What is a learning disability
This is a difficult question to answer as everyone is an individual, so there is a wide range of characteristics and ways people can be affected. There are certain things that are unique to someone with a learning disability, and some that are common conditions for a lot of people.
The Internet offers many definitions, most describe the basics of what a learning disability is in the same way. For example, The Foundation for people with learning disabilities website says:
“Having a learning disability means that people find it harder to learn certain life skills. The problems experienced differ from person to person, but may include aspects such as learning new things, communication, managing money, reading, writing, or personal care. Some people are born with a disability, while others may develop one as a result of an accident or illness in childhood.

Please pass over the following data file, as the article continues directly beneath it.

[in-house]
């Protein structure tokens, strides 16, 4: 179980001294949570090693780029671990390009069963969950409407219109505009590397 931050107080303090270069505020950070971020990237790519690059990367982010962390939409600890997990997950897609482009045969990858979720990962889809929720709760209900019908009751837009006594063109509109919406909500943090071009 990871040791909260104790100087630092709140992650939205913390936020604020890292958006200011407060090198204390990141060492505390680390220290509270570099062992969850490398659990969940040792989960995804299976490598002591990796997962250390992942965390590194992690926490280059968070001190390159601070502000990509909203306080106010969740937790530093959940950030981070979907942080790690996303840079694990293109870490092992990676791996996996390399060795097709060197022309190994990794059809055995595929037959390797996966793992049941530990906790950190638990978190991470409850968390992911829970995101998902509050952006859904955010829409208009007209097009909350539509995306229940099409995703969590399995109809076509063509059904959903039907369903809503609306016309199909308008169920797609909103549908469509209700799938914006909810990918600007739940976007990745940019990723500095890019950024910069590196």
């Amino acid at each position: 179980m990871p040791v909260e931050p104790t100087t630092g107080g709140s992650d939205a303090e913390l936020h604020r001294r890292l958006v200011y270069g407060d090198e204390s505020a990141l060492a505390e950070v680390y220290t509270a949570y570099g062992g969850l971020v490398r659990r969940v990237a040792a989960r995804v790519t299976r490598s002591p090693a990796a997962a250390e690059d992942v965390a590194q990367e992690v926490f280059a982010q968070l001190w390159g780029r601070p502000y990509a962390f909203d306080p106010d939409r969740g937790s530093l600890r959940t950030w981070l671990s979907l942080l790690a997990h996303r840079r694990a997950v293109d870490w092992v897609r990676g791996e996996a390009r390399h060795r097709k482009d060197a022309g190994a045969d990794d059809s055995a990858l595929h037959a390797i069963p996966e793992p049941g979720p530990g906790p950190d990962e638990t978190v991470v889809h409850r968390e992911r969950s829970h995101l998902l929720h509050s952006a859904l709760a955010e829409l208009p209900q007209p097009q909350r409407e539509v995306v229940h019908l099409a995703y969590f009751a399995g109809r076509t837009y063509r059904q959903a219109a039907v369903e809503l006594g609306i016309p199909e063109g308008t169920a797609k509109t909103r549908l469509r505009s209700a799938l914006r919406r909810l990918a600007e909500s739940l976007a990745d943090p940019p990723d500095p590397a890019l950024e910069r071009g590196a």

Types of learning disabilities differ hugely. Someone with mild disabilities may be able to live independently with minimal support, whereas someone with severe and profound disabilities may need 24 hour care, and help with performing most daily living skills.
A learning disability is defined by the Department of Health as a “significant reduced ability to understand new or complex information, to learn new skills (impaired intelligence), with a reduced ability to cope independently (impaired social functioning), which started before adulthood”.
Sometimes, the term ‘Global Developmental Delay’ (GDD) is used to describe a learning disability. GDD describes a condition that occurs between birth and the age of 18 which prevents a child from reaching key milestones of development like learning to communicate, processing information, remembering things and organising their thoughts.”
If you are a carer or someone with a learning disability, we’d love to get your feedback on this, please write to firstname.lastname@example.org